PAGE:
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How can we help the system come back into balance?  Through coming into contact with what in IFS we call the Self.  Self is our core, our seat of consciousness, our truest and most pure way of being.  We can tell when Self energy is present through the presence of qualities such as calmness, compassion, curiosity, confidence, courage, creativity, clarity, and connectedness.  When we have Self energy present, we are able to help the burdened parts who are in extreme roles heal, bringing the system into greater balance.  From this place of balance, we can then live from a place of Self instead of feeling hijacked by a part of ourself that is activated.


What does this look like in session?  It can vary, but we’ll often map what parts are present or have been recently activated.  Even just naming the parts can help bring some Self energy into the system.  We’ll sometimes then explore the different parts present.  During this time, some find it easier to close their eyes to shift the focus to their internal world; others find it easier to softly look at something in front of them.  From there, we get to know the parts and, through building relationships with them from a place of Self, we can help them unburden and heal.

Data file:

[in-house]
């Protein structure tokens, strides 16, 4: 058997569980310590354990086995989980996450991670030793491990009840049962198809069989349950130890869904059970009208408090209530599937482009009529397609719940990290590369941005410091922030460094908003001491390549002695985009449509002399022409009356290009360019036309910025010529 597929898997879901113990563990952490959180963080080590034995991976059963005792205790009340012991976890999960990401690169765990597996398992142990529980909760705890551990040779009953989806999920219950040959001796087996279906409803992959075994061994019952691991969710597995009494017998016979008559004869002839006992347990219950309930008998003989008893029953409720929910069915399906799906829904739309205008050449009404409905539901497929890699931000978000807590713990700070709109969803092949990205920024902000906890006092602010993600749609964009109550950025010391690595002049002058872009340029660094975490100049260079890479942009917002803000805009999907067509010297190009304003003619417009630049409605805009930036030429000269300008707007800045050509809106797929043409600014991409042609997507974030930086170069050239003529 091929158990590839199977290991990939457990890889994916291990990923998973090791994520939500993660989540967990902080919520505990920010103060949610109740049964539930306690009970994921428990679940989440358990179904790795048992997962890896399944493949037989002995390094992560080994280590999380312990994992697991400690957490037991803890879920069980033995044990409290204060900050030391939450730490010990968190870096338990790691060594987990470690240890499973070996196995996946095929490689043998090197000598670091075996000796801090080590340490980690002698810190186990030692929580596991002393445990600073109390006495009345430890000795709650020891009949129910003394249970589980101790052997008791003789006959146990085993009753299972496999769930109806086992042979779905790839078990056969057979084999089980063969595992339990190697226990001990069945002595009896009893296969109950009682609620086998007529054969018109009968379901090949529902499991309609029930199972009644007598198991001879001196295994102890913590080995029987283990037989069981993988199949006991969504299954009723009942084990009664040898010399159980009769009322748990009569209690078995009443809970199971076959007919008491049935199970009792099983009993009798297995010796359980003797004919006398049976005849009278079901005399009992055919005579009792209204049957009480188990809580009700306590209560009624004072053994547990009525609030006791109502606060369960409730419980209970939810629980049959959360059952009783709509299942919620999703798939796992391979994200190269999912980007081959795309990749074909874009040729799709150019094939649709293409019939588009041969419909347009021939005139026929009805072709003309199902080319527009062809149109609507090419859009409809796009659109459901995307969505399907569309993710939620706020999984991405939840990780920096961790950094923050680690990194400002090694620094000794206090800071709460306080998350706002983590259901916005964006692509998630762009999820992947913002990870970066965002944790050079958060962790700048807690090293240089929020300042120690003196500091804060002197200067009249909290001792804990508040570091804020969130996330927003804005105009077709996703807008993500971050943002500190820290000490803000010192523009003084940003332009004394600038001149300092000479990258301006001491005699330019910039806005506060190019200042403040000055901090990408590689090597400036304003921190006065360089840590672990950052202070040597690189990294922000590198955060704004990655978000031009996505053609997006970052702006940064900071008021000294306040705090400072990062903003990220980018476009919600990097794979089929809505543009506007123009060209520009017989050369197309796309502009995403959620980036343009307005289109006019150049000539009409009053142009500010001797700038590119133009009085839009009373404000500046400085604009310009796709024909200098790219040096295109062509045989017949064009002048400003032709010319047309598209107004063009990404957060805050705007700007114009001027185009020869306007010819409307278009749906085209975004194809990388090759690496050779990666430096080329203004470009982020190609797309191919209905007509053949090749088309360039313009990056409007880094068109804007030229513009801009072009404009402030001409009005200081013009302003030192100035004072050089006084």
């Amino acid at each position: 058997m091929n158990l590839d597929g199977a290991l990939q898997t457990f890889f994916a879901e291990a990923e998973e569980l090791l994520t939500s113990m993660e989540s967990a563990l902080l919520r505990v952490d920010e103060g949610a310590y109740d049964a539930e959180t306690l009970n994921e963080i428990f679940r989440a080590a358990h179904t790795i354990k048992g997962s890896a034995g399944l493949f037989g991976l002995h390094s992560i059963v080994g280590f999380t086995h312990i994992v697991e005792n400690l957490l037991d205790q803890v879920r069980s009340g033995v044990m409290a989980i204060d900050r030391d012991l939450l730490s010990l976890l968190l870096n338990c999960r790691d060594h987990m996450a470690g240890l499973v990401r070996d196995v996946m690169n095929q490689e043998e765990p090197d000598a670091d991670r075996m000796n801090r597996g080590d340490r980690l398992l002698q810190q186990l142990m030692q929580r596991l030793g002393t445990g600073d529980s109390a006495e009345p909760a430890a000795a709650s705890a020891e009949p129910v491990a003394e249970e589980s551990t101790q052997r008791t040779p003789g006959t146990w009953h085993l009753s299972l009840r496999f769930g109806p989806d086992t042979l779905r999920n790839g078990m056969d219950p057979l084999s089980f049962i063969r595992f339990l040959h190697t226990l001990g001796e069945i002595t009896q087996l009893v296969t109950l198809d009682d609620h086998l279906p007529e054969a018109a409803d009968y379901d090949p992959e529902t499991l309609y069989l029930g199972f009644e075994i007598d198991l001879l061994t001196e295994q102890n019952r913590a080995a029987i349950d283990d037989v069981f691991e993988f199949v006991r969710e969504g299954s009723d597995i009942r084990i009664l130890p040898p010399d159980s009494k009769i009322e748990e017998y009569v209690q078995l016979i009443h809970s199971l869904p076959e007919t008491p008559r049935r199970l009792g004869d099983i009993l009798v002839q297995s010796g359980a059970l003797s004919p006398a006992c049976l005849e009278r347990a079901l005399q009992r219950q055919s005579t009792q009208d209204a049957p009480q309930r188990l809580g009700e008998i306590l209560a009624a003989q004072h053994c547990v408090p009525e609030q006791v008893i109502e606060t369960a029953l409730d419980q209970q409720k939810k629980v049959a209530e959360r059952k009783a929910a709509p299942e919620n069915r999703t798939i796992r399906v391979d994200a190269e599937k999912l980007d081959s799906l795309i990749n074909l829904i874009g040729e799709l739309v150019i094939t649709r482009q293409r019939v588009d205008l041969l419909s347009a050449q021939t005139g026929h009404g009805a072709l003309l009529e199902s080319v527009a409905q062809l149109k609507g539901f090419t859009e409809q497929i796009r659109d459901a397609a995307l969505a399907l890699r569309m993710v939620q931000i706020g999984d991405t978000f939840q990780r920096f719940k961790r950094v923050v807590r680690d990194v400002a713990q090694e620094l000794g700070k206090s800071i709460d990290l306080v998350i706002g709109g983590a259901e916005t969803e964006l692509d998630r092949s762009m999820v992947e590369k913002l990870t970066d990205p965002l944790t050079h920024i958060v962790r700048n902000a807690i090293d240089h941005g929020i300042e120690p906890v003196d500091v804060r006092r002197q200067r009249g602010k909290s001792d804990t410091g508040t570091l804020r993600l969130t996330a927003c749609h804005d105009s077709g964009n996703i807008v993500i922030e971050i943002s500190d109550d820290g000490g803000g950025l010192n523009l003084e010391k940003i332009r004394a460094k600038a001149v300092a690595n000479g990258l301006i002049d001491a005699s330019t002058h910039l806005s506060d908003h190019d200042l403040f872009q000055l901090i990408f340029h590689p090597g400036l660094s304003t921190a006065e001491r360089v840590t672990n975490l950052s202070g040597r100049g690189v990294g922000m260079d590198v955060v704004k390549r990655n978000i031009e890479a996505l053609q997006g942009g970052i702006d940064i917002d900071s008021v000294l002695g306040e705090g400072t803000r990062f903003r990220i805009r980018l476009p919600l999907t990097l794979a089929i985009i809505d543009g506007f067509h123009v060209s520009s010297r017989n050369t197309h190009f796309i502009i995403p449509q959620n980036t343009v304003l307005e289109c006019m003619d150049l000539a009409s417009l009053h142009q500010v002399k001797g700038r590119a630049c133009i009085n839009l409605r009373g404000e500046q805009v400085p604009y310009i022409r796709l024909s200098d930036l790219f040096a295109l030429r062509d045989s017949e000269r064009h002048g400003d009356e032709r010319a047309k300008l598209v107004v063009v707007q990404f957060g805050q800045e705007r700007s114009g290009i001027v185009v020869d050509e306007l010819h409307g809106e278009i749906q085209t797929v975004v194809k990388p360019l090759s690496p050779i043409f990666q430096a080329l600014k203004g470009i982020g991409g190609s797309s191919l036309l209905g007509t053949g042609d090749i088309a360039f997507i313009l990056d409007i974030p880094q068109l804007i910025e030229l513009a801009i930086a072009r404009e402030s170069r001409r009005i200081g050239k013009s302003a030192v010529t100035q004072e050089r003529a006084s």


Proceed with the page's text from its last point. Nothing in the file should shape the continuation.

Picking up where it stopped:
Seems a bit woo, no?  If there’s a part of you that’s thinking that, you’re not alone.  The work in IFS takes place in the right part of the brain, where emotions and symbol and metaphor live.  It’s okay if all of this doesn’t make logical sense.  Much like how I don’t have to understand or know exactly how every bit of machinery in a car runs in order for me to drive it, I find that the modality still works even if that specific logical connection is not there.  In fact, IFS was listed in the National Registry for Evidence-based Programs and Practices (NREPP) as evidence-based in 2015.  Clients who have utilized IFS to support their healing often tell me some variety of the following: “This is really weird, but it really works.”

If you’re interested in learning more about IFS as an approach to healing, check out the Internal Family Systems Institute at  A really fantastic and easy to understand book that goes into detail about IFS is Richard Schwartz’s “No Bad Parts”.


If there are any parts of you resonating with anything I’ve written here, I invite you to contact me to set up an appointment or a 15-minute consultation call.

Have you ever noticed that you have different personalities you take on in the different arenas in your life?  Your talking-with-your-boss personality is likely very different from your hanging-with-your-friends personality.  Your artistic personality is likely very different from your running-late-and-stuck-in-traffic personality.  If you’re sitting with a decision of some kind, we see this as well.  When you say, “Part of me feels this way while part of me feels that way,” that’s acknowledging these two different personalities.


In internal family systems therapy (IFS), we call these personalities “parts.”  From an IFS perspective, we are made up of a great deal of different parts that have different jobs in our system.  However, when we experience intense life events or trauma, those parts often take on extreme roles in order to keep the system safe.  This often has ripple effects on other parts in the system, and can lead to a system that’s pretty out of balance.

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